ANAHEIM, Calif. — Based on Wisconsin’s postgame locker room, you would never know the Badgers are just one win away from the Final Four.
For some perspective: Bo Ryan has four Division III national championships, but has never been to the Division I Final Four. On Saturday, the Badgers will play in just their second Elite Eight of his 13 seasons. They haven’t been to the Final Four since 2000, an eternity for an elite team from one of the best conferences of the country.
But after dispatching Baylor 69-52 in the Sweet 16 at the Honda Center, the Wisconsin locker room seemed rather … blah. No, players were not surprised at how well they executed the game plan or that they were in control for almost the entire 40 minutes. Yes, they’re aware of what’s on the line in the West Regional final against Arizona. But this was not the time for wild celebrations; that came last week after erasing a 12-point halftime deficit and beating Oregon in the round of 32.
The Badgers don’t think it was that weird that Baylor scored just 16 first-half points (second-lowest total in the Scott Drew era) or that they perfectly dissected the Bears’ vaunted 2-3 zone (lots of high-low and inside-out action led to 36 Wisconsin points in the paint). But there was at least one moment junior guard Josh Gasser didn’t see coming.
Gasser was on his way back to the locker room when he caught sight of Green Bay Packers quarterback Aaron Rodgers in the stands.
“I ran back to him and gave him a little hug,” Gasser said before crinkling his brow. “I don’t know why I did that.”
Rodgers joined the Badgers in their locker room afterward for what Gasser called a "fun visit" but didn’t say much. “We were just kinda staring at him,” Gasser said. “It probably made him uncomfortable.”
Baylor, which shot just 31.6 percent from the field, can probably relate.
One of the hottest teams in the NCAA tournament, Baylor could never in a groove. The Bears got a handful of open looks, especially early, but missed many of them badly, as the Badgers built an 18-8 lead midway through the first half. And against Wisconsin, 10 points behind can feel like 20 points behind.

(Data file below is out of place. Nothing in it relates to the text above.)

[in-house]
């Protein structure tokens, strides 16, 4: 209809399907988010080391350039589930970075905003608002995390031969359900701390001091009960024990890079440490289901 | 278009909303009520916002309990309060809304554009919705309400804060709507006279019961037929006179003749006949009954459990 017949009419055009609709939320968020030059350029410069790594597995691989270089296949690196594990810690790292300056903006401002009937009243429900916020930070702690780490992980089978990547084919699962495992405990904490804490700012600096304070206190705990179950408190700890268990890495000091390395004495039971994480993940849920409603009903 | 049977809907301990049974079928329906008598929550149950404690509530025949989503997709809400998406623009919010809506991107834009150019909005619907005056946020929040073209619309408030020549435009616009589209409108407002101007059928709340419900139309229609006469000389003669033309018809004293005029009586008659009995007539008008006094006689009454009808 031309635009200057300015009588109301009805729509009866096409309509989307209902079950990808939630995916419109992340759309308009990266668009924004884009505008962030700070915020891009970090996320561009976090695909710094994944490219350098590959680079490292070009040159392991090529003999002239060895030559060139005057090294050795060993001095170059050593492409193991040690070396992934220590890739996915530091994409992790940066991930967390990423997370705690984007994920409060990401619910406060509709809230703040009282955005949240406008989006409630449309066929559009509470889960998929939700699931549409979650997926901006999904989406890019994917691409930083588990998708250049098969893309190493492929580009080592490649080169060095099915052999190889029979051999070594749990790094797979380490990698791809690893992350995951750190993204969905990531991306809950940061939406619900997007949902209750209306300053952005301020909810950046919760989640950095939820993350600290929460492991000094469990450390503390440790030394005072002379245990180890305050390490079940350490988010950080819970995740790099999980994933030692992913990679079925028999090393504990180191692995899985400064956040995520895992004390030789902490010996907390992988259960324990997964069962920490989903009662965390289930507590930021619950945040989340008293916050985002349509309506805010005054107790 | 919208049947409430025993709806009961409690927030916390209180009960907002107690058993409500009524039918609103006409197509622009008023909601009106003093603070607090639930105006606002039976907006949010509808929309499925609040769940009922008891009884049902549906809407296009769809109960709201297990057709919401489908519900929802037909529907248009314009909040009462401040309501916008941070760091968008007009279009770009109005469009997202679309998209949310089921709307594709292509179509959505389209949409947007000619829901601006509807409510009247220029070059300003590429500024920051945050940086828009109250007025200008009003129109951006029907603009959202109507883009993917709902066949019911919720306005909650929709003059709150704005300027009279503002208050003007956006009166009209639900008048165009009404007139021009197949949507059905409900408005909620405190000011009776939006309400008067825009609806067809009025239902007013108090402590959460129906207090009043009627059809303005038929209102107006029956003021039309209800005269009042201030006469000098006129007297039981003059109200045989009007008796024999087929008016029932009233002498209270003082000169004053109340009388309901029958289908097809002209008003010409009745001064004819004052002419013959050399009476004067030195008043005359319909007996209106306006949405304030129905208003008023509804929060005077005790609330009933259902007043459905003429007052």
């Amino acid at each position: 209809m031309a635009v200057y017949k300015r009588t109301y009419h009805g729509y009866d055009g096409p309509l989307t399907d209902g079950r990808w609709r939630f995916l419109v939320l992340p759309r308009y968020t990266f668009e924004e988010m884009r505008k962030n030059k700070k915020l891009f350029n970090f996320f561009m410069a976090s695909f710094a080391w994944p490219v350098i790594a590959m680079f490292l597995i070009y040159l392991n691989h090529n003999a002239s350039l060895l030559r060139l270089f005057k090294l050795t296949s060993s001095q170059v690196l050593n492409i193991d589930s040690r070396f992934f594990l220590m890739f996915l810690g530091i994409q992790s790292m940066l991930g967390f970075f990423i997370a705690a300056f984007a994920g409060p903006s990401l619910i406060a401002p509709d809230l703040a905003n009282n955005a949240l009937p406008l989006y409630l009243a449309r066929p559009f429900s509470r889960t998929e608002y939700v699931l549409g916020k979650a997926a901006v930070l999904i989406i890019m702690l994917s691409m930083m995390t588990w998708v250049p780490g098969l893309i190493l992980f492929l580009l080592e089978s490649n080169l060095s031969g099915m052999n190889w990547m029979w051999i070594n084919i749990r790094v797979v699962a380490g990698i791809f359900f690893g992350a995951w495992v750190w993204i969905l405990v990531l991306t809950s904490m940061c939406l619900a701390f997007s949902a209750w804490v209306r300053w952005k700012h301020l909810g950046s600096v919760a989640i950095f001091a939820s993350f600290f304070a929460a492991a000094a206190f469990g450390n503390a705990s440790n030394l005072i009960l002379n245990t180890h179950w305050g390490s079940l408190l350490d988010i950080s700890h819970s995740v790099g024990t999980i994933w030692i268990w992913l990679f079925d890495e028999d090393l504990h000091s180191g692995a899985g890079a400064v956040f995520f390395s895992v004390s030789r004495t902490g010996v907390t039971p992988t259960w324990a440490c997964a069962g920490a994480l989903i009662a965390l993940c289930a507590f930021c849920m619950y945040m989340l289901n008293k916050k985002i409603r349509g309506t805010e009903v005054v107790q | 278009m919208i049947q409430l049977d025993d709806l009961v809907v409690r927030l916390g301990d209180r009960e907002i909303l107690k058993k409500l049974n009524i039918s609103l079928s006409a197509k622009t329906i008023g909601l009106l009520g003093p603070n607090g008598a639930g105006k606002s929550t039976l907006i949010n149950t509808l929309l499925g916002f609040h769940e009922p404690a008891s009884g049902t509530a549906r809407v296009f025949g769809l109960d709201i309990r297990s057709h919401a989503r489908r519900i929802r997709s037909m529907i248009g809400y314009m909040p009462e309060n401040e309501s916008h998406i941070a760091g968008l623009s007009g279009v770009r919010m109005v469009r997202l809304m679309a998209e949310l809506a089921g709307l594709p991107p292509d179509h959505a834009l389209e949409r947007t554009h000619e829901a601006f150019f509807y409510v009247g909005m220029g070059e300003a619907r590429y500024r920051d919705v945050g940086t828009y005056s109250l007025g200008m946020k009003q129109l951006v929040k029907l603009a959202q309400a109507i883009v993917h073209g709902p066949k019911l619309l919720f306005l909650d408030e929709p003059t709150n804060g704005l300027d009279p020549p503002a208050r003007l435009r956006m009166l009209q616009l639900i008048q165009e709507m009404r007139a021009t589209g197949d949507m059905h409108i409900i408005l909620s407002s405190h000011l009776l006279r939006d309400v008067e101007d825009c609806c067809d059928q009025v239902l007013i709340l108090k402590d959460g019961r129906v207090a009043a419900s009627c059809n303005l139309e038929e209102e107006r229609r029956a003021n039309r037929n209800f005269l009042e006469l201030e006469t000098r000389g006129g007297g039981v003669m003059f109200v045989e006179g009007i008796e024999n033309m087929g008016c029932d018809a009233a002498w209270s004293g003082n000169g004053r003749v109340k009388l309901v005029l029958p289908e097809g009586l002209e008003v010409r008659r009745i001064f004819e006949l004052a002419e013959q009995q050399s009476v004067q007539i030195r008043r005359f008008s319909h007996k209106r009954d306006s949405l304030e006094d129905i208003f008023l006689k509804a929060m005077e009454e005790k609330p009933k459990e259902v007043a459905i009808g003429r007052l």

By now, you’ve probably heard the narrative of this Wisconsin team that’s different from years past: “The Badgers can finally score,” said associate head coach Greg Gard, rolling his eyes. That part is true, as Wisconsin averaged almost 74 points per game before Thursday. They move the ball beautifully, and the proof was in their 18 assists on 26 field goals against the Bears. But in true Big Ten fashion, these Badgers can also play defense.
“Credit to them,” said Baylor guard Kenny Chery, who shot just 2-for-8. “They did a great job containing us and making every shot difficult.”
Gasser said Gard — who scouted Baylor — told players there were two keys to beating the Bears: Limit them to just one shot (Baylor entered the game ranking third in the country in offensive rebounding percentage, according to kenpom.com) and get touches in the paint offensively instead of settling for threes. The Badgers did both. Baylor grabbed 11 offensive rebounds but scored just seven second-chance points. Wisconsin took 16 threes (it averages 21 attempts) but only after Frank Kaminsky & Co. had touched the ball at the high post or short corner.
“I thought we did a really good job of attacking,” said junior guard Traevon Jackson, who scored seven points, grabbed seven rebounds and handed out five assists.
“We had to work the paint,” Gard added, and the Badgers did just that.
Kaminsky finished with 19 points, shooting an efficient 8-for-11 from the floor. He was crafty and patient inside, and kicked out plenty of times when necessary. More importantly, Kaminsky and Nigel Hays (10 points, six rebounds) pushed Baylor center Isaiah Austin around pretty much wherever they pleased.
Afterward, Drew admitted, “They were better on the inside than I thought they would be.”
Three Baylor players scored in double figures, led by Cory Jefferson’s 15, but those points felt lifeless late in the game. Baylor tried zone, man and the foul-to-stop-the-clock strategy, though that part came a little late, with the Bears down 21 and less than four minutes to play. Nothing worked. This Wisconsin team was precise, crisp and smart. Afterward, it would have been easy to call the Badgers bland, too.
Gasser was just eight years old the last time Wisconsin went to the Final Four, before the Ryan Era began in Madison. Gasser grew up in Port Washington, Wis., just 100 miles from Madison. But he doesn’t remember much about that Badgers run, which ended at the hands of Michigan State, the eventual national champion. Gasser understands the magnitude of the Mecca of college basketball, though, and wants to know what it would be like in person. He spent some time on the phone last week with former Wisconsin guard Mike Kelley who reinforced to Gasser “how awesome it is to play in the Final Four, how it can change your life.” Now he’s just 40 minutes away from finding that out for himself.
Though they executed the game plan almost to perfection -- if you know Coach Ryan, Gasser laughed, you know he’ll find a few things to nitpick -- the Badgers hope an even better performance awaits. And if Wisconsin can secure a trip to Dallas on Saturday night, maybe it will even let loose a little in the locker room.
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